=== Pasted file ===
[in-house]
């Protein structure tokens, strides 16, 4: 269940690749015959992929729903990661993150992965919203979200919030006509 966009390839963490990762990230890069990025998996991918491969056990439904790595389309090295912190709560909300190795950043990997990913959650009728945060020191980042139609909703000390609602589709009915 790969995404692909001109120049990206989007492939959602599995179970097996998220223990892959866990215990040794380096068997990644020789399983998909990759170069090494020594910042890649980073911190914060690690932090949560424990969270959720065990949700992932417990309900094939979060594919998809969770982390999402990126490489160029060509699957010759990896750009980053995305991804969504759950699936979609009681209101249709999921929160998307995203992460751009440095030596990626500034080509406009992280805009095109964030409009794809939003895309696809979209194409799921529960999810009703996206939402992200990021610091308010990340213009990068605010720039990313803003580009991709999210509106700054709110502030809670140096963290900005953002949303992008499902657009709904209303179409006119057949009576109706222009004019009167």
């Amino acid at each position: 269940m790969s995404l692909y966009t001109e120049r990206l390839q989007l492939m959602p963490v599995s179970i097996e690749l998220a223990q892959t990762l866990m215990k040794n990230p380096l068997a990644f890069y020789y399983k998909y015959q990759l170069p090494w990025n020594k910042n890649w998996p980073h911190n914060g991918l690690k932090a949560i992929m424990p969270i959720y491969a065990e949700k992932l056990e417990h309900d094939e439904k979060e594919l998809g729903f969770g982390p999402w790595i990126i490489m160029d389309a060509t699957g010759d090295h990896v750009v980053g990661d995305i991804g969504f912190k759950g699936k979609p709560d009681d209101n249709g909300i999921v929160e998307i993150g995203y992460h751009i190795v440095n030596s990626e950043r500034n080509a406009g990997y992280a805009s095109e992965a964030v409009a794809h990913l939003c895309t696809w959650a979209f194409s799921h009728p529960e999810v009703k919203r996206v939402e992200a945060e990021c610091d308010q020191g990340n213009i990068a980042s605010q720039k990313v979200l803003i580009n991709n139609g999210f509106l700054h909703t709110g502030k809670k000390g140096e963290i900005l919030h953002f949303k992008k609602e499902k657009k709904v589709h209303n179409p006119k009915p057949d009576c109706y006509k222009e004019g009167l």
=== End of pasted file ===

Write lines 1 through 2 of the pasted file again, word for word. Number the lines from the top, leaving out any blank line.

[in-house]
């Protein structure tokens, strides 16, 4: 269940690749015959992929729903990661993150992965919203979200919030006509 966009390839963490990762990230890069990025998996991918491969056990439904790595389309090295912190709560909300190795950043990997990913959650009728945060020191980042139609909703000390609602589709009915 790969995404692909001109120049990206989007492939959602599995179970097996998220223990892959866990215990040794380096068997990644020789399983998909990759170069090494020594910042890649980073911190914060690690932090949560424990969270959720065990949700992932417990309900094939979060594919998809969770982390999402990126490489160029060509699957010759990896750009980053995305991804969504759950699936979609009681209101249709999921929160998307995203992460751009440095030596990626500034080509406009992280805009095109964030409009794809939003895309696809979209194409799921529960999810009703996206939402992200990021610091308010990340213009990068605010720039990313803003580009991709999210509106700054709110502030809670140096963290900005953002949303992008499902657009709904209303179409006119057949009576109706222009004019009167």